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Virology. 1996 May 1;219(1):304-6.

Nitric oxide and viral infection: NO antiviral activity against a flavivirus in vitro, and evidence for contribution to pathogenesis in experimental infection in vivo.

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1
Department of Infectious and Pediatric Immunology, University of Vienna, Austria.

Abstract

Upon stimulation murine macrophages produce high levels of nitric oxide (NO), a potent microbicidal and tumoricidal agent recently also implicated as a mediator of antiviral defense. As dysregulated production of NO may lead to extensive tissue damage, the production of this powerful mediator is tightly regulated. Viral infection, however, may alter the regulation of certain macrophage functions, and recent work from our group demonstrated that viral infection--via induction of interferon-alpha beta synthesis -- may either prime for or down-modulate NO production. In light of antiviral activities of NO, down-modulation of NO production in viral infection would seem contradictory to antiviral defense. As others, however, have provided evidence that NO production may contribute to pathogenesis of infection with several neurotropic viruses, the role of NO production was investigated in vitro and in vivo in murine macrophages and in BALB/c mice infected with tick-borne encephalitis virus (TBE-V), a flavivirus. Macrophages from TBE-V-infected mice, but not from control mice, spontaneously produced NO upon culture in vitro. In contrast to the inhibitory effect of NO on replication of several poxviruses and herpes simplex virus, high levels of NO production did not display an inhibitory influence on TBE-V replication in vitro. And finally, in vivo administration of a competitive inhibitor of NO production, aminoguanidine, to TBE-V-infected mice significantly increased their mean survival time. Our results thus demonstrate that the antiviral activity of NO in vitro may be confined to certain viruses, whereas others remain unaffected. Furthermore, we provide evidence that NO production may even contribute to pathogenesis of viral infection in vivo.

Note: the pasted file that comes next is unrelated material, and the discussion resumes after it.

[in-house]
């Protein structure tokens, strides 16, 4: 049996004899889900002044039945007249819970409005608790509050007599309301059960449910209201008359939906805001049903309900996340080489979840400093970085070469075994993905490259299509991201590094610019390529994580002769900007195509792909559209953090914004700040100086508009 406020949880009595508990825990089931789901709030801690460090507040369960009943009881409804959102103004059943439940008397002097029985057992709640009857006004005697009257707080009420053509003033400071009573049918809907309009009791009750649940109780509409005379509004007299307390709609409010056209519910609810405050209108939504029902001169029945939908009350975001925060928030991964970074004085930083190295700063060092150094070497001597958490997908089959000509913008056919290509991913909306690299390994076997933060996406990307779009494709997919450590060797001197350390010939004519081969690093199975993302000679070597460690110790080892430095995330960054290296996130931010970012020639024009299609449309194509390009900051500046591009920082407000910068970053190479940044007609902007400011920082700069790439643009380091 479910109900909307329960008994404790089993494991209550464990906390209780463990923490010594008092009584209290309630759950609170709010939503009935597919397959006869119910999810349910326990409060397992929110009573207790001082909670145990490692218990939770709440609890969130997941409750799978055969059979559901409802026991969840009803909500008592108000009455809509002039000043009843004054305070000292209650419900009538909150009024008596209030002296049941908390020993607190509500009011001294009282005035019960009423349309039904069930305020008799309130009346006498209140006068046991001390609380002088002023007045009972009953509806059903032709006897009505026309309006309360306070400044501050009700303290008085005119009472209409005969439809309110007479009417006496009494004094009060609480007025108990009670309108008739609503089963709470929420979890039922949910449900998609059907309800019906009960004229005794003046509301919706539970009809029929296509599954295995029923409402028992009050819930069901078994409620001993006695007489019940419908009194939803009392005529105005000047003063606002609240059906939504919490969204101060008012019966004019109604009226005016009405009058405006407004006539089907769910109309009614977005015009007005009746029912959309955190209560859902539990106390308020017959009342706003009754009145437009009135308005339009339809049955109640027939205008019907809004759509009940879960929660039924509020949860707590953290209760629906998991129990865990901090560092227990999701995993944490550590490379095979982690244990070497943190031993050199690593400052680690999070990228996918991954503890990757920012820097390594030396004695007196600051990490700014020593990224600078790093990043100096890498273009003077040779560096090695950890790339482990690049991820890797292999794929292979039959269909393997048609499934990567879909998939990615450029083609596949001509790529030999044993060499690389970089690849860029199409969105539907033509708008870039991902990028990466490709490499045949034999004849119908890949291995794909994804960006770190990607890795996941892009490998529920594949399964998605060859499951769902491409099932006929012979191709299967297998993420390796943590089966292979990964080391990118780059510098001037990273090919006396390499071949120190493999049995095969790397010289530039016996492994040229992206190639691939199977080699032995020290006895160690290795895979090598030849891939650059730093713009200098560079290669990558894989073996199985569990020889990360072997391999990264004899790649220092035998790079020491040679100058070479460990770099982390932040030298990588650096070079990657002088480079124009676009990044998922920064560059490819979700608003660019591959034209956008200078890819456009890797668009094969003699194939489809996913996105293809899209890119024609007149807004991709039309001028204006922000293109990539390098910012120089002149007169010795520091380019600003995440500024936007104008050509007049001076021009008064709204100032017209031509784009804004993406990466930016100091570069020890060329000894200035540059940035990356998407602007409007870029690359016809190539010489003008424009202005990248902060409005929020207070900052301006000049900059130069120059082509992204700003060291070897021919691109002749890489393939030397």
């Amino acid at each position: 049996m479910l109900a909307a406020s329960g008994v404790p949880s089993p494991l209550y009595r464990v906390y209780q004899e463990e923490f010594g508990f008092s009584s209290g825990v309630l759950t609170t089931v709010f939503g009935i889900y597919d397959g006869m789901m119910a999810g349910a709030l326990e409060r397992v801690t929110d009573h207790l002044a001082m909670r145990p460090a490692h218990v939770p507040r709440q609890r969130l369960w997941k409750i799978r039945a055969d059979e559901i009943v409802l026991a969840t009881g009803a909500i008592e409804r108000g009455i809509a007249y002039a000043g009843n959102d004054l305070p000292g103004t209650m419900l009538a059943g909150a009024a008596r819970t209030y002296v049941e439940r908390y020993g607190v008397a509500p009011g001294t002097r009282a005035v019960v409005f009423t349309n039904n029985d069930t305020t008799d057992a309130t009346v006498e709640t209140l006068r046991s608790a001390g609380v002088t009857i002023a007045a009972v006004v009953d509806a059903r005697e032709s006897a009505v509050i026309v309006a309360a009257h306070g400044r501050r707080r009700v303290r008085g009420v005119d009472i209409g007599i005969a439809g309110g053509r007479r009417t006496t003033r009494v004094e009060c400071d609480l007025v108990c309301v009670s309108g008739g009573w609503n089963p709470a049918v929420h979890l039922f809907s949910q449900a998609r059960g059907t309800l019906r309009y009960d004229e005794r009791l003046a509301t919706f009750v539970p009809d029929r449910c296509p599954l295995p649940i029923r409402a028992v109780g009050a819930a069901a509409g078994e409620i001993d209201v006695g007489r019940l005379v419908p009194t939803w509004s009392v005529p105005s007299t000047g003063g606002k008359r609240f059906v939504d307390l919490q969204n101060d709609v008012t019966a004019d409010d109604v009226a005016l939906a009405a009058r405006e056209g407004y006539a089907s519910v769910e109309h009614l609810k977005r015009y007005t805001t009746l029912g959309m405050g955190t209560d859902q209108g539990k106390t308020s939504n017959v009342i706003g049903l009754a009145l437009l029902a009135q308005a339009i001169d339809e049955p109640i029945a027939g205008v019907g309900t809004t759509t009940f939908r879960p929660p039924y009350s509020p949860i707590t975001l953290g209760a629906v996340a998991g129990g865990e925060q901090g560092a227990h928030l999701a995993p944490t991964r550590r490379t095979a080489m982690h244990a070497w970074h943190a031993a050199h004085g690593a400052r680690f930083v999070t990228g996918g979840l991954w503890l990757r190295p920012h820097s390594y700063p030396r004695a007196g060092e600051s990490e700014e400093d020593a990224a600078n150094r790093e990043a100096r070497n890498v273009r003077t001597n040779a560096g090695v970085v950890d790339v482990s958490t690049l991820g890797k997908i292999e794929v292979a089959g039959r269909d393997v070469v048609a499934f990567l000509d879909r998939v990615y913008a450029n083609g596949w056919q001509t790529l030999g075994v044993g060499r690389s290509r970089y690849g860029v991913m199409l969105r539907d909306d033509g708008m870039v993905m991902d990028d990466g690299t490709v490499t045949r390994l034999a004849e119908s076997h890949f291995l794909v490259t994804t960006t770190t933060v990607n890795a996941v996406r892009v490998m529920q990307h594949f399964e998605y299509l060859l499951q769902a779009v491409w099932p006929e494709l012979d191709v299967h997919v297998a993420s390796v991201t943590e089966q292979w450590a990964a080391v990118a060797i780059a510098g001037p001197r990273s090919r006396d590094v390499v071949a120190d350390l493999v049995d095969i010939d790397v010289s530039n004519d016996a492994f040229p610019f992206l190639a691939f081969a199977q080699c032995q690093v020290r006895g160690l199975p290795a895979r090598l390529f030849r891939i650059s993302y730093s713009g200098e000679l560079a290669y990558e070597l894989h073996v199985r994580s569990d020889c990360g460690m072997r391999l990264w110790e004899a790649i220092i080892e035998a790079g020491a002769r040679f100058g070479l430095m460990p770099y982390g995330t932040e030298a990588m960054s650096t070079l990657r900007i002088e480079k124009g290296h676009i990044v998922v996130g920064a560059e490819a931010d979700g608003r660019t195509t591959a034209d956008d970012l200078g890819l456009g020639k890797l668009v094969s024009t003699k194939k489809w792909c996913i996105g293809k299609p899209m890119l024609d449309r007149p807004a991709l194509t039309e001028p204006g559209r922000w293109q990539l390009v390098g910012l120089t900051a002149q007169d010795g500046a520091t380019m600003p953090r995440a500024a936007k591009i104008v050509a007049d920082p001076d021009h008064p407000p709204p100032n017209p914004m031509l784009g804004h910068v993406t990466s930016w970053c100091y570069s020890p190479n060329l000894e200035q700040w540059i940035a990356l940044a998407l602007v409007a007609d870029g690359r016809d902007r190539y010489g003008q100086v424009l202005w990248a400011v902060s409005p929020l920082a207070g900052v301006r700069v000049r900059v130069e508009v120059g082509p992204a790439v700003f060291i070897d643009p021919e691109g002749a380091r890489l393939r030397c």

PMID:
8623546
DOI:
10.1006/viro.1996.0252
[Indexed for MEDLINE]
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